Choosing your first AI pilot project? Ask these five questions (from Harvard Business Review):

  1. Will it give you a quick win? (results inside 6-12 months)
  2. Is the project either too trivial or to big? (is the size of it right to be meaninful)
  3. Is your project specific to your industry? (company or industry specific projects can be evaluated more easily)
  4. Are you accelerating your pilot project with credible partners? (most organisations don’t have AI specialists)
  5. Is your project creating value? (what is the value and can you articulate it)

How do we avoid bad AI design?

  • There’s a canvas! (Katja points out she did not create it, but it is useful and a familiar format)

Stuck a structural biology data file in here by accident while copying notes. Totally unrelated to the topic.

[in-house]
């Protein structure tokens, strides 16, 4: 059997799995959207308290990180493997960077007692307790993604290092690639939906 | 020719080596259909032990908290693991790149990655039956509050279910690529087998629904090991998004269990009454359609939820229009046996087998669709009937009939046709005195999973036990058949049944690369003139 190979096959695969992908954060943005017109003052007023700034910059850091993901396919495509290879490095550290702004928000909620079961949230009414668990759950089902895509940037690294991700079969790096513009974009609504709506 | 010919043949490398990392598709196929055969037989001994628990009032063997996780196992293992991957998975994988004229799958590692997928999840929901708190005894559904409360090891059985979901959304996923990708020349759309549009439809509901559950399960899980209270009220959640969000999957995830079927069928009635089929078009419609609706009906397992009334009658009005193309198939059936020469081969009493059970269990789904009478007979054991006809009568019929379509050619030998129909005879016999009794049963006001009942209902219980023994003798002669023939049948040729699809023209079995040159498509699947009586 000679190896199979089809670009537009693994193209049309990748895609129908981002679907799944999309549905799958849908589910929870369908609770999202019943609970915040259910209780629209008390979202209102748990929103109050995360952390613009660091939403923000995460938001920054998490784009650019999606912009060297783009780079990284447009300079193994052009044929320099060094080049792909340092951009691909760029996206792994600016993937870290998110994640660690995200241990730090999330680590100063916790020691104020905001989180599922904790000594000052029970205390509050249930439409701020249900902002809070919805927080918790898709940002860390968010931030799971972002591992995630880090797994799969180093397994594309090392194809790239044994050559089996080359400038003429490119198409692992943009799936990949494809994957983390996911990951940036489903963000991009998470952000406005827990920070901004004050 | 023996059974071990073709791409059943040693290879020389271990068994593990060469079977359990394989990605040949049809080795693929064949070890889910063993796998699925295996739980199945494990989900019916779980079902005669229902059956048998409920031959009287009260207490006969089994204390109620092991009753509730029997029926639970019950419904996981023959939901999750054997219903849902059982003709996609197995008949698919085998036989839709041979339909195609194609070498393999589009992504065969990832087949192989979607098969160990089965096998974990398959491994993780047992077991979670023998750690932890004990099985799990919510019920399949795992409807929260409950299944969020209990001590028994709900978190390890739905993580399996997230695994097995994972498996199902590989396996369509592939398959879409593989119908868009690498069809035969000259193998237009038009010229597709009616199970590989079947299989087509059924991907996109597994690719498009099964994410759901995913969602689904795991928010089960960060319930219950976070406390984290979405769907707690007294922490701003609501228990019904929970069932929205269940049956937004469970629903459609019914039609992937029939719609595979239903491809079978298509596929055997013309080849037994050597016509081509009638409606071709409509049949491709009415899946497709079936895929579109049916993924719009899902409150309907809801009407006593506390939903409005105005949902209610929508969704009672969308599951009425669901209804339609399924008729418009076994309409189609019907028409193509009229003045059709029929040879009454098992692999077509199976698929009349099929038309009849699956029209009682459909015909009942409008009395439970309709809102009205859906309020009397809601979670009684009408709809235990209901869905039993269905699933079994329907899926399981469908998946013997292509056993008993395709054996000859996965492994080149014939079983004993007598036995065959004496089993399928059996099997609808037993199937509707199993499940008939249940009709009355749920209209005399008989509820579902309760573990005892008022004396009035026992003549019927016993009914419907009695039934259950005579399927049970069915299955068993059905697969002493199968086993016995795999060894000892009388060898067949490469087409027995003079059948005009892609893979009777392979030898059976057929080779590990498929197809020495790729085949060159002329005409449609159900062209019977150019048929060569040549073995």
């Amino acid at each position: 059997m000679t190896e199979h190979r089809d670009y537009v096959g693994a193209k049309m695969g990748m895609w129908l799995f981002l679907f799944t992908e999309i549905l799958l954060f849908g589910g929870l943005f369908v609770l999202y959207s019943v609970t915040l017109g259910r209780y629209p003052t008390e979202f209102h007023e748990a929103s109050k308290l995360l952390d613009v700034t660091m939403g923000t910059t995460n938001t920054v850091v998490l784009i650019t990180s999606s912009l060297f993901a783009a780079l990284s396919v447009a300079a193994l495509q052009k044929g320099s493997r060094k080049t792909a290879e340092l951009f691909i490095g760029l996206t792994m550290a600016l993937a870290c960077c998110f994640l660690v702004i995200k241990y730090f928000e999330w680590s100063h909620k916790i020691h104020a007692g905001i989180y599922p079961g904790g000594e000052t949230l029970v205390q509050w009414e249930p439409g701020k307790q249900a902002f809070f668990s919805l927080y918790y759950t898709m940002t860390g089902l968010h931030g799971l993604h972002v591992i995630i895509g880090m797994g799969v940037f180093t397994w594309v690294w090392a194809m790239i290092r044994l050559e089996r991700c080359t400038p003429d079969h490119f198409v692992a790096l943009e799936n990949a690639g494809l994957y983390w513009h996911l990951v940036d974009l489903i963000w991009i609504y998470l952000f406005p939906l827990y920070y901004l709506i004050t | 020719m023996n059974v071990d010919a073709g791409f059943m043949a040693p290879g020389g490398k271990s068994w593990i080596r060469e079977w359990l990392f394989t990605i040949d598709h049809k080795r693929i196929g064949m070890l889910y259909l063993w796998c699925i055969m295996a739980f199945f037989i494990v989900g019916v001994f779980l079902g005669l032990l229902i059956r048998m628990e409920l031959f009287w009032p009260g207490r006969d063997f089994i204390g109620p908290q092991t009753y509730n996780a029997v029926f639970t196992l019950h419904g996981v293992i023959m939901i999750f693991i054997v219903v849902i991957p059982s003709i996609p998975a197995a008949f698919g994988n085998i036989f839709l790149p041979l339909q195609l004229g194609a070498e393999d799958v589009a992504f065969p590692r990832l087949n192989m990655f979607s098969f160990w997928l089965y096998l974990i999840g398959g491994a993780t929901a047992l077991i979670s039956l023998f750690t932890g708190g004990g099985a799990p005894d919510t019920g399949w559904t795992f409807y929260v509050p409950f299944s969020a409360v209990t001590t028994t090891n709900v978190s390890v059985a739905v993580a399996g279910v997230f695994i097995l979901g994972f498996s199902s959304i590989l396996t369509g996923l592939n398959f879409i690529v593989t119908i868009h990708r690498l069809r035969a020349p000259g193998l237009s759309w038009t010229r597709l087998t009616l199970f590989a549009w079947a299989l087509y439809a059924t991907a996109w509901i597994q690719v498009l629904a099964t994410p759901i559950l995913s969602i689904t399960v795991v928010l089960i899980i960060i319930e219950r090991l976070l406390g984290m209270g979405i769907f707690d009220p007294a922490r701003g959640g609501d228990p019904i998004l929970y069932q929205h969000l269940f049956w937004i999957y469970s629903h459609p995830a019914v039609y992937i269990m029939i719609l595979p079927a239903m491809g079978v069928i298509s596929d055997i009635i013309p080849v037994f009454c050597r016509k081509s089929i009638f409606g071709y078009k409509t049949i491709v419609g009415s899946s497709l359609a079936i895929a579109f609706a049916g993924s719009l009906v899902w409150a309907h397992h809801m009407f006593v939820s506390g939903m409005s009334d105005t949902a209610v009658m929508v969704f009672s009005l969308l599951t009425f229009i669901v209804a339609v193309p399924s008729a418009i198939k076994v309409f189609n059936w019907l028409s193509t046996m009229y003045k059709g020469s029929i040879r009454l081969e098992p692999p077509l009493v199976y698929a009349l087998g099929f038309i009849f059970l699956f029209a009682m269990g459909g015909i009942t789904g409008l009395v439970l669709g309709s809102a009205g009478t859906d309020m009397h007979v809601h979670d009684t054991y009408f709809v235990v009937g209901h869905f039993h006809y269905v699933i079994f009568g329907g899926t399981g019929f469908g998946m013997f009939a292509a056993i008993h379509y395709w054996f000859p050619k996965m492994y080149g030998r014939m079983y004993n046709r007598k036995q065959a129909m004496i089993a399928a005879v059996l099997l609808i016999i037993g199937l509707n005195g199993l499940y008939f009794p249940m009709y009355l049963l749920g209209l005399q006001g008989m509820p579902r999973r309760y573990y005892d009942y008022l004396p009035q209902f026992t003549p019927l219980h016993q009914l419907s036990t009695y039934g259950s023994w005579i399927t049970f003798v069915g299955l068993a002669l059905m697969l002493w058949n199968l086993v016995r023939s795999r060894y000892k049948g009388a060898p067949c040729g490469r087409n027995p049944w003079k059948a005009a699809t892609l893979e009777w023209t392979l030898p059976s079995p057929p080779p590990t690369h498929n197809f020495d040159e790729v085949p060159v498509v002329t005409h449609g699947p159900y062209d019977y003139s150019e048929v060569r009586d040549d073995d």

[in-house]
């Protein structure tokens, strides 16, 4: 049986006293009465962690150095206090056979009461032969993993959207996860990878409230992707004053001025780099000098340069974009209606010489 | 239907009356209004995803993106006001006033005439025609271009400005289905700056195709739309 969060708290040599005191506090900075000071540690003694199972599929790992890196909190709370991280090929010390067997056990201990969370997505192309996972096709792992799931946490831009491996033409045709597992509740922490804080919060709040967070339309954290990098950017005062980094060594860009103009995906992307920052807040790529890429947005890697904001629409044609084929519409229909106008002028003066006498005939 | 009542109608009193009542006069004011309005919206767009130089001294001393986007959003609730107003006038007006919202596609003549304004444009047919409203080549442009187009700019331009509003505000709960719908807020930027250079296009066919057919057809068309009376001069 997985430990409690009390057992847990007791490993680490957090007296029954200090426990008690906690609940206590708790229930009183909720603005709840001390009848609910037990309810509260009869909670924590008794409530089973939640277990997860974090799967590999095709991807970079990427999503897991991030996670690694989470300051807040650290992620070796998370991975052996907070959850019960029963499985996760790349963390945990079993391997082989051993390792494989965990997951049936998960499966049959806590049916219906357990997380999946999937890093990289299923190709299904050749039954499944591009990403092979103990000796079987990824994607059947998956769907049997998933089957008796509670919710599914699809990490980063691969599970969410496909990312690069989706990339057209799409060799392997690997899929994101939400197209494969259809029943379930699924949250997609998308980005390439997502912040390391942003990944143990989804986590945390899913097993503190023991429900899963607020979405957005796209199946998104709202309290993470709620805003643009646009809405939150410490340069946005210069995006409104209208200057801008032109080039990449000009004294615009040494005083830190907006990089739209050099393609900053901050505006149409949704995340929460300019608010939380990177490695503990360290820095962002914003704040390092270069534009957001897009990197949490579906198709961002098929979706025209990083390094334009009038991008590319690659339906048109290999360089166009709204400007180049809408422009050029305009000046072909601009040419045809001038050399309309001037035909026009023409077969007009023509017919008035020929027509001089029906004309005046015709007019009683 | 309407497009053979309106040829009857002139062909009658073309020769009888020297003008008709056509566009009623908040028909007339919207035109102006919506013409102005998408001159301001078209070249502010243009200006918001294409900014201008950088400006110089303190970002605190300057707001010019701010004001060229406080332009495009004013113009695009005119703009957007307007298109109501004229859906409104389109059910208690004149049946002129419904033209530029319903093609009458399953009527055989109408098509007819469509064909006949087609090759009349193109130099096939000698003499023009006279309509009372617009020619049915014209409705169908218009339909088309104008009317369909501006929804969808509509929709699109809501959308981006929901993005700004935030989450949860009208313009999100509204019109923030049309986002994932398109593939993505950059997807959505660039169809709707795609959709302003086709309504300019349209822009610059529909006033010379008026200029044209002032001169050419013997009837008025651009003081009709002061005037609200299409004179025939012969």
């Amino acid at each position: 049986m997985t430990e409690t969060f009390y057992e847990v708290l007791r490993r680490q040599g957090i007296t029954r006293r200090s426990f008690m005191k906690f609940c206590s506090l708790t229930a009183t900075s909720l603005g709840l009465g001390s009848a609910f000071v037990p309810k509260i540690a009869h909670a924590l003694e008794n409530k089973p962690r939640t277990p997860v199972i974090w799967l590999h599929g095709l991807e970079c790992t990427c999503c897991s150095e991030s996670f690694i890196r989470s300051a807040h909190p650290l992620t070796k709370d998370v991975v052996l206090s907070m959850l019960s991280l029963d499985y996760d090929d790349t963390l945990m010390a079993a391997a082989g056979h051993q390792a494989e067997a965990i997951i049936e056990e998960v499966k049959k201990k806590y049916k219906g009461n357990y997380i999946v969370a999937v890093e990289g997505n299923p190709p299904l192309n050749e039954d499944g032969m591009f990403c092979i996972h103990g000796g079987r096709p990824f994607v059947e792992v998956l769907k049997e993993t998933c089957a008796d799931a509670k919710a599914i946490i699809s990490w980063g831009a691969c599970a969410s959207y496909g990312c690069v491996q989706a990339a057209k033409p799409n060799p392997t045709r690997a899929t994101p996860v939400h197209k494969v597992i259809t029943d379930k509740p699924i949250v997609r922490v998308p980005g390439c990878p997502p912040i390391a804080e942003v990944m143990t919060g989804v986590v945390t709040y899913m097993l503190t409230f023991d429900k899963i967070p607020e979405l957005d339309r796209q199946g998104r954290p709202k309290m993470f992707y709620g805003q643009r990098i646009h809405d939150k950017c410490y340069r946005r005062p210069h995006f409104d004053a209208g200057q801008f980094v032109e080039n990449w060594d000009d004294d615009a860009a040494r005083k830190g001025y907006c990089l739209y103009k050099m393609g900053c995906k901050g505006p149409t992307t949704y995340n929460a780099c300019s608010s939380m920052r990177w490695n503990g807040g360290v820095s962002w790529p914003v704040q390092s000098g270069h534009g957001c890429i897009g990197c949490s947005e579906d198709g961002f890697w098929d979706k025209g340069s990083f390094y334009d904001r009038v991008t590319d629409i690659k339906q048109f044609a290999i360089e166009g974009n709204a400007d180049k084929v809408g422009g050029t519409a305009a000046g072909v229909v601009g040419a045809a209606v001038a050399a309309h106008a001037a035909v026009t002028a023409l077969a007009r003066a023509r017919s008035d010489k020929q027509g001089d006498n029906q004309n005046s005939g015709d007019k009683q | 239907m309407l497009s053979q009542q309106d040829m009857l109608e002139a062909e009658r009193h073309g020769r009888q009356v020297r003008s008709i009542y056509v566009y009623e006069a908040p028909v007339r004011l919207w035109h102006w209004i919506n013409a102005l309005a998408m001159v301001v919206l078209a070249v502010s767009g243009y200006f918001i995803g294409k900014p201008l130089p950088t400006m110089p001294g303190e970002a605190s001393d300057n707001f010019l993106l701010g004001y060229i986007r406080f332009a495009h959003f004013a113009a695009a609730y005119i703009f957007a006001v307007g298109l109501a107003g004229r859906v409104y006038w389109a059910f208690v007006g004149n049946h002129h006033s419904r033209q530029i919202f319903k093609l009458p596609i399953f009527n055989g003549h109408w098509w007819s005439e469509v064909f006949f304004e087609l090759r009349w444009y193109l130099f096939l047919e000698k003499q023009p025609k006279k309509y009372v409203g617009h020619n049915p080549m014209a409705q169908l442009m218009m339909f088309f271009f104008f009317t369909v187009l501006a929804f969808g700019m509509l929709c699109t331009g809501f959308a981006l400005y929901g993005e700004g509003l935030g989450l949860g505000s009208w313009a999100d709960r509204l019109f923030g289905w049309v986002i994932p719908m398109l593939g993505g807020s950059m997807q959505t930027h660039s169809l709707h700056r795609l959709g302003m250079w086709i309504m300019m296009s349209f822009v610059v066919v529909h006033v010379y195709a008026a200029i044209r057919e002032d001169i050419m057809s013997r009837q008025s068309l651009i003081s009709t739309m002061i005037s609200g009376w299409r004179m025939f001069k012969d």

• Expand who assesses AI experiences. The right people are often missing from the teams who assess AI experiences. – Dustan Allison-Hope
  • Explore possible AI experiences – both good and bad. Ask what are the best and worst things that could happen?
  • Design for ongoing human training of AI. Ensure humans can intervene with AI experiences. AI training is an ongoing task.
  • Be more transparent with the public. We should be giving people information about how our AI works, so they can make an informed choice about using it. The more secretive we are, the more Tays and Amazon hiring AIs we’re going to get.

What matters tomorrow is designed today.

The runway for AI is very short. A $13t market means there is a lot of work going on. This is a field that will grow exponentially. We have to think about it today and make sure we are having an impact on what’s being designed.